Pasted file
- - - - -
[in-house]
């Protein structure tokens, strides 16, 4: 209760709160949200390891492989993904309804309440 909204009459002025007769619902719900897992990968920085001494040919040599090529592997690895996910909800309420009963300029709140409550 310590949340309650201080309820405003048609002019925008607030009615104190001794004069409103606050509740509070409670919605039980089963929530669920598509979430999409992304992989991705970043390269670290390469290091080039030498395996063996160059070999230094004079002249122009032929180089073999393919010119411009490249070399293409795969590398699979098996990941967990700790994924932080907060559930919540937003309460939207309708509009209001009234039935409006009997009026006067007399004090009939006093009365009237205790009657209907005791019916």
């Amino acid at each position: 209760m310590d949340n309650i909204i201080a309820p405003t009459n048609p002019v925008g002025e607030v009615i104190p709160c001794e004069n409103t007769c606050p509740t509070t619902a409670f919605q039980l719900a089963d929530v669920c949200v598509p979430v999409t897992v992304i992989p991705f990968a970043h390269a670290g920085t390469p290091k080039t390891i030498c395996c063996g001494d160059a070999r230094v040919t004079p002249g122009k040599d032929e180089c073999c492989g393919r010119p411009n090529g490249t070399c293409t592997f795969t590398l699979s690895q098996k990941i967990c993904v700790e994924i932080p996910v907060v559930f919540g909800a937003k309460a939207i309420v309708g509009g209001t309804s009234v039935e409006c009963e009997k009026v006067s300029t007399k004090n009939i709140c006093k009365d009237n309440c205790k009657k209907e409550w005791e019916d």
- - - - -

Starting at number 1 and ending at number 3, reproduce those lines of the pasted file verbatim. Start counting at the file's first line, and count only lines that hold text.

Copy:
[in-house]
């Protein structure tokens, strides 16, 4: 209760709160949200390891492989993904309804309440 909204009459002025007769619902719900897992990968920085001494040919040599090529592997690895996910909800309420009963300029709140409550 310590949340309650201080309820405003048609002019925008607030009615104190001794004069409103606050509740509070409670919605039980089963929530669920598509979430999409992304992989991705970043390269670290390469290091080039030498395996063996160059070999230094004079002249122009032929180089073999393919010119411009490249070399293409795969590398699979098996990941967990700790994924932080907060559930919540937003309460939207309708509009209001009234039935409006009997009026006067007399004090009939006093009365009237205790009657209907005791019916």
């Amino acid at each position: 209760m310590d949340n309650i909204i201080a309820p405003t009459n048609p002019v925008g002025e607030v009615i104190p709160c001794e004069n409103t007769c606050p509740t509070t619902a409670f919605q039980l719900a089963d929530v669920c949200v598509p979430v999409t897992v992304i992989p991705f990968a970043h390269a670290g920085t390469p290091k080039t390891i030498c395996c063996g001494d160059a070999r230094v040919t004079p002249g122009k040599d032929e180089c073999c492989g393919r010119p411009n090529g490249t070399c293409t592997f795969t590398l699979s690895q098996k990941i967990c993904v700790e994924i932080p996910v907060v559930f919540g909800a937003k309460a939207i309420v309708g509009g209001t309804s009234v039935e409006c009963e009997k009026v006067s300029t007399k004090n009939i709140c006093k009365d009237n309440c205790k009657k209907e409550w005791e019916d």